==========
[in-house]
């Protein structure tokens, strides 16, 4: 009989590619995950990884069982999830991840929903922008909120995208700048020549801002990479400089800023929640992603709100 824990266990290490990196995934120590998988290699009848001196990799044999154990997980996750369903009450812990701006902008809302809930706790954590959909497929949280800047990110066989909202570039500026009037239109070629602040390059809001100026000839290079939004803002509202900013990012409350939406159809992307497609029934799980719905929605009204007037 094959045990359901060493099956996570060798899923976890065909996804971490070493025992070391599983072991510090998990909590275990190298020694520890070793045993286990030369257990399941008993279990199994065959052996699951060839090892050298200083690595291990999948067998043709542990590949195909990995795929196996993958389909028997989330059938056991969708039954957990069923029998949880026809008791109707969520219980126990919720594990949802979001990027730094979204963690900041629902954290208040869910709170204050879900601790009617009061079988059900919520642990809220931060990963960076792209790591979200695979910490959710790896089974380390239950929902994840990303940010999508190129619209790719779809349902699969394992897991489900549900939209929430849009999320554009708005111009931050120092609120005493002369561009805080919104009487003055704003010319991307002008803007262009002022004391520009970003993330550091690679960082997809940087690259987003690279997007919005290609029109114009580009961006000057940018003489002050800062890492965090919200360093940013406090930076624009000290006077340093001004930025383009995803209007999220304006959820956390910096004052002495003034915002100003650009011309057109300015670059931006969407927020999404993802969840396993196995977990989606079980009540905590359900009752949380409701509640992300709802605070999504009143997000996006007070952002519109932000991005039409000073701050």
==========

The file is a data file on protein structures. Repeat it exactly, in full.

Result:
[in-house]
């Protein structure tokens, strides 16, 4: 009989590619995950990884069982999830991840929903922008909120995208700048020549801002990479400089800023929640992603709100 824990266990290490990196995934120590998988290699009848001196990799044999154990997980996750369903009450812990701006902008809302809930706790954590959909497929949280800047990110066989909202570039500026009037239109070629602040390059809001100026000839290079939004803002509202900013990012409350939406159809992307497609029934799980719905929605009204007037 094959045990359901060493099956996570060798899923976890065909996804971490070493025992070391599983072991510090998990909590275990190298020694520890070793045993286990030369257990399941008993279990199994065959052996699951060839090892050298200083690595291990999948067998043709542990590949195909990995795929196996993958389909028997989330059938056991969708039954957990069923029998949880026809008791109707969520219980126990919720594990949802979001990027730094979204963690900041629902954290208040869910709170204050879900601790009617009061079988059900919520642990809220931060990963960076792209790591979200695979910490959710790896089974380390239950929902994840990303940010999508190129619209790719779809349902699969394992897991489900549900939209929430849009999320554009708005111009931050120092609120005493002369561009805080919104009487003055704003010319991307002008803007262009002022004391520009970003993330550091690679960082997809940087690259987003690279997007919005290609029109114009580009961006000057940018003489002050800062890492965090919200360093940013406090930076624009000290006077340093001004930025383009995803209007999220304006959820956390910096004052002495003034915002100003650009011309057109300015670059931006969407927020999404993802969840396993196995977990989606079980009540905590359900009752949380409701509640992300709802605070999504009143997000996006007070952002519109932000991005039409000073701050």